Assuming the Investor is a creditworthy institution, the IMA can be drafted to take advantage of the flexibility afforded by a Facility by including certain provisions found in most Fund documents supporting the loan.3 More specifically, the IMA should expressly permit the Manager to obtain a Facility and provide as collateral all or a portion of the unfunded commitment of the Investor (the “Required Commitment”) to supply a capital contribution for approved investments (“Account Contributions”) contemplated by the Separate Account. Then, as part of the Investor’s approval of an investment under the IMA, the Investor may elect to authorize the Manager to make a draw upon the Facility for the relevant investment(s) and cause the Required Commitment to be pledged, along with the right to request and receive the related Account Contribution when called by the Manager (a “Capital Call”), to the Creditor. If so, the Investor retains discretion with respect to both investment selection and Facility utilization and, when drawn upon the Facility, would be supported by a pledge of: (a) the Required Commitment; (b) the right of the Manager to make a Capital Call upon the Required Commitment after an event of default under the Facility (and the right of the Creditor to enforce payment thereof); and (c) the account into which the Investor is required to fund Account Contributions in response to a Capital Call. Creditors may also require investor letters from the Investor acknowledging the rights and obligations associated with this structure from time to time. As mentioned above, most Investors and Managers are familiar with these terms and recognize the benefits afforded by establishing a Facility for purposes of flexibility, efficient execution, and administration of private equity investments.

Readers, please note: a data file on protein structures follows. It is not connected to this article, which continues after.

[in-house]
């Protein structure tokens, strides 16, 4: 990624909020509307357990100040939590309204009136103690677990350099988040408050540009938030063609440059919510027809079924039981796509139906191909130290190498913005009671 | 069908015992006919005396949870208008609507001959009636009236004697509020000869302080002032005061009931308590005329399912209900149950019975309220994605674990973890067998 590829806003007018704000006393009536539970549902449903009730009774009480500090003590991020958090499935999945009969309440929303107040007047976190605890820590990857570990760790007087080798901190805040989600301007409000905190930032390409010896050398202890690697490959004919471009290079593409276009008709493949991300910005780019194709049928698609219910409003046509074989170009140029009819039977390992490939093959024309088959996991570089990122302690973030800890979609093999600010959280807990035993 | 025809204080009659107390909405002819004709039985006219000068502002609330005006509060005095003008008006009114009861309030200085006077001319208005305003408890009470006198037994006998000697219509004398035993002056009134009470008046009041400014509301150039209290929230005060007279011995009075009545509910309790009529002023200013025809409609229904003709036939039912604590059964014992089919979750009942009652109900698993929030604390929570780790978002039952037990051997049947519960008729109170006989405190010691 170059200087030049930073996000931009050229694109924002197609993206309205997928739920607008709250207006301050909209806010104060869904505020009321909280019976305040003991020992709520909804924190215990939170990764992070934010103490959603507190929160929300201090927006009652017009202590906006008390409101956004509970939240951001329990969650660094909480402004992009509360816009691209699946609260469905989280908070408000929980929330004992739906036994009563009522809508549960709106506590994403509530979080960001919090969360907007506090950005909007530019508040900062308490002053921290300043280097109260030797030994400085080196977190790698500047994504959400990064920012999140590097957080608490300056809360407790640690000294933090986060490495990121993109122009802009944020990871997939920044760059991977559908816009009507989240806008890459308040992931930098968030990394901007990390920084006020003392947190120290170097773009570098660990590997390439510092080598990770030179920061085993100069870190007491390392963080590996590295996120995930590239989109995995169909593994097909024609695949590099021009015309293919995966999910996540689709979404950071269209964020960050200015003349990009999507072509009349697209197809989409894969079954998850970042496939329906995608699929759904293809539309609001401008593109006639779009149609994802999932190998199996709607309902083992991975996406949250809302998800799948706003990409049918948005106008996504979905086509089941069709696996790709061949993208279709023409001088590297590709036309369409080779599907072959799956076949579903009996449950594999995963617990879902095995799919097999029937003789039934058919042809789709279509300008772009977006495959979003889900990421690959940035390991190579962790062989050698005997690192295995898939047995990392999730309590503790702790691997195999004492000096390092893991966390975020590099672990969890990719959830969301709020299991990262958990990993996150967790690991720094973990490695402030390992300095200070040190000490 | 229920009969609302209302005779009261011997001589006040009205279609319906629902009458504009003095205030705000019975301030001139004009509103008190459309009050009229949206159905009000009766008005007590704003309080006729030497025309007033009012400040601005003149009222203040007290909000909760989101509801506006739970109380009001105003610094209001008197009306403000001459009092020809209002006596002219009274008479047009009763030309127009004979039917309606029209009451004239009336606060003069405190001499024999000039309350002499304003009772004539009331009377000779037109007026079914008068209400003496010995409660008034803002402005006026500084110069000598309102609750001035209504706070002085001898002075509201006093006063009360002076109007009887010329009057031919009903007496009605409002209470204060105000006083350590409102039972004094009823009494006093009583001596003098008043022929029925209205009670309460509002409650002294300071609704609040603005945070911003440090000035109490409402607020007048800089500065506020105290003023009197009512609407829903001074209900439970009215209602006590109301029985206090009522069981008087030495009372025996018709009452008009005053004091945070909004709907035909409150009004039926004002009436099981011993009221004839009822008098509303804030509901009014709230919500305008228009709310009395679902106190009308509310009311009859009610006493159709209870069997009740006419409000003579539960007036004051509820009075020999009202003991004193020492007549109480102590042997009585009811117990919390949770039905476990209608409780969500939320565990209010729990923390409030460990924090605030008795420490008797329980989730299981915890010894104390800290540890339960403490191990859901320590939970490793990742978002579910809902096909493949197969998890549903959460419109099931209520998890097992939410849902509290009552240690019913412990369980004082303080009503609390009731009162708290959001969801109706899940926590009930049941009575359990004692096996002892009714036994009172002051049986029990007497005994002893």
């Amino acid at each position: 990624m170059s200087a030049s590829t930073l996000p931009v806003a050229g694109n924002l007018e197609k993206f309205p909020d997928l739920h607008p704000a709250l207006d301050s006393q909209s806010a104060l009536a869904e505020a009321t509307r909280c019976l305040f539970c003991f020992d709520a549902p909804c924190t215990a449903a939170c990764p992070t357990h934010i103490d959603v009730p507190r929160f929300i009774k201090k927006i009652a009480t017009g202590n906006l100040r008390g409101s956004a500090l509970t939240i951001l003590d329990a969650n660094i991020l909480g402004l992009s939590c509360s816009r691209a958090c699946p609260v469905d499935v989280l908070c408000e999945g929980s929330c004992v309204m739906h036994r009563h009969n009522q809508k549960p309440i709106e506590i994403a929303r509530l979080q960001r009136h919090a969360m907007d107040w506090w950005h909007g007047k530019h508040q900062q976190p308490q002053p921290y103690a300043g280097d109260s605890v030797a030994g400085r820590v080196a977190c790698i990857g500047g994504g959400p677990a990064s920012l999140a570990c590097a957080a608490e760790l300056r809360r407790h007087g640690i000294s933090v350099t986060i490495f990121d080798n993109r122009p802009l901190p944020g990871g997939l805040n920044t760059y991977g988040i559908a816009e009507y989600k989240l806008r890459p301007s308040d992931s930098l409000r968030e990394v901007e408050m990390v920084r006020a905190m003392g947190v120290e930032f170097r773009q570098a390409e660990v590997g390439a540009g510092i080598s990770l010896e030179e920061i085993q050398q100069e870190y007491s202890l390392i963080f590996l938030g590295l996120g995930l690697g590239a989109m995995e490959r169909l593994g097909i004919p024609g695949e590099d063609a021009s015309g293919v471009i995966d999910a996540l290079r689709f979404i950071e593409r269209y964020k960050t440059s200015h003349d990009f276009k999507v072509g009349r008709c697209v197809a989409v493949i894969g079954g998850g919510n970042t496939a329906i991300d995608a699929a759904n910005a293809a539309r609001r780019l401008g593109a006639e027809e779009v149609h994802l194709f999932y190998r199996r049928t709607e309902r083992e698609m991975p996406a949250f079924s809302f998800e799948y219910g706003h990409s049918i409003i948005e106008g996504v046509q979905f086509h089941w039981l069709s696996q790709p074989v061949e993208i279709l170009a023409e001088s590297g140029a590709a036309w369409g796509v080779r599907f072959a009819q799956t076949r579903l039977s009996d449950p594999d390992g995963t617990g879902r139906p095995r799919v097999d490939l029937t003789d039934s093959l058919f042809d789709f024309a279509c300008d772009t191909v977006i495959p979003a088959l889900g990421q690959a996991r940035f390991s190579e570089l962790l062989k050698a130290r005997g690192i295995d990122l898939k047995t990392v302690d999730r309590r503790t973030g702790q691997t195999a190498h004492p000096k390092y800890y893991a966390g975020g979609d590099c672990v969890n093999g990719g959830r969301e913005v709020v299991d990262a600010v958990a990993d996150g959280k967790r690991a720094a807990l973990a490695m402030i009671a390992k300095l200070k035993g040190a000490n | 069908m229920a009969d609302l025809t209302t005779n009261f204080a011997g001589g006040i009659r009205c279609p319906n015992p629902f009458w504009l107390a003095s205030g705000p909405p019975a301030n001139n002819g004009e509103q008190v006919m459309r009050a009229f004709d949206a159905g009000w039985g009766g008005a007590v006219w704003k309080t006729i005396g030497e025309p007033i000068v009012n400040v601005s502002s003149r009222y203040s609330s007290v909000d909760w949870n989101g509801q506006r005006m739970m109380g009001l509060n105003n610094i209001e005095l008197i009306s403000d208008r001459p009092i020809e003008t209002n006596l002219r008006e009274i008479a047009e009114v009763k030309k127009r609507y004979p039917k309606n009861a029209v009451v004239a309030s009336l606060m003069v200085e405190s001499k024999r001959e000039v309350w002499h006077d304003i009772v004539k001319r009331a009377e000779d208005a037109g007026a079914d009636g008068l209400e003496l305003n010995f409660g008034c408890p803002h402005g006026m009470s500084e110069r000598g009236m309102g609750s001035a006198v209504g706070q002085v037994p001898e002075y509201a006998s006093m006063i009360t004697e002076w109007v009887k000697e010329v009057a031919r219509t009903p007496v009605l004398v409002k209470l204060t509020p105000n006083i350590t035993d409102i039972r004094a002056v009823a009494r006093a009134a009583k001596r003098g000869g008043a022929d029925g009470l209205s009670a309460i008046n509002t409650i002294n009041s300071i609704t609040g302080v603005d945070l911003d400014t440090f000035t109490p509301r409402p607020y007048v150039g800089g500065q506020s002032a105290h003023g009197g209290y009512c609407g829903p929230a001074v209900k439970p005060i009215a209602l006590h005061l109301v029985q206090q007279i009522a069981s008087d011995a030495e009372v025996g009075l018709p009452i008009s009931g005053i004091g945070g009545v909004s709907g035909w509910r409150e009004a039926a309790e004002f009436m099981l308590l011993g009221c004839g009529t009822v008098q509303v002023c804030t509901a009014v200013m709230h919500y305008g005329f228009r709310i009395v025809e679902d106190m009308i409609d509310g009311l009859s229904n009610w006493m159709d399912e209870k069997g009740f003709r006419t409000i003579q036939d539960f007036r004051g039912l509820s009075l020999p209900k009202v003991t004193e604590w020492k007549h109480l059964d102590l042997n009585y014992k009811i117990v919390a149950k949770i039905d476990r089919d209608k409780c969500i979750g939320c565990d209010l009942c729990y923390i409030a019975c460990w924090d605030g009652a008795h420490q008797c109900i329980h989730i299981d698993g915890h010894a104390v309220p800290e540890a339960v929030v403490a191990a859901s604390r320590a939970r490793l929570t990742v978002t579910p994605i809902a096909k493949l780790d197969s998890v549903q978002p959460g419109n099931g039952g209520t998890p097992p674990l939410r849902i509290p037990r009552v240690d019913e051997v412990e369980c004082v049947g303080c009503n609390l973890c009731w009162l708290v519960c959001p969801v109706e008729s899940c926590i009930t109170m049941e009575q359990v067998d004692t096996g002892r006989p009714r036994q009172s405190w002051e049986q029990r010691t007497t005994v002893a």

The number of Funds seeking a Facility is steadily increasing due to the benefits these loans provide to Investors and Managers in terms of liquidity and facilitating investment execution, while simultaneously decreasing the administrative burden associated with numerous and/or infrequent capital calls. Likewise, Creditors have benefitted from the reliability of unfunded capital commitment collateral and the low default rates associated with these Facilities.
These same attributes apply in the context of Separate Accounts and, with careful attention to Facility requirements at the onset of Separate Account formation, similar loans may be provided for the benefit of parties to an IMA. Please contact any of the authors with questions regarding these issues and the various methods for effectively establishing a Facility in connection with Separate Accounts.
1 “CalSTRS Joins Chorus Favoring Separate Accounts Over Funds”, Pension & Investments, March 5, 2012.
2 “The Rise of Private Equity Separate Account Mandates”, Preqin, February 21, 2013.
3 In the context of a Separate Account structured so the Investor does not maintain any form of commitment (and instead merely funds individual investments with equity capital in connection with approval and closing thereof), this Facility support structure would not apply.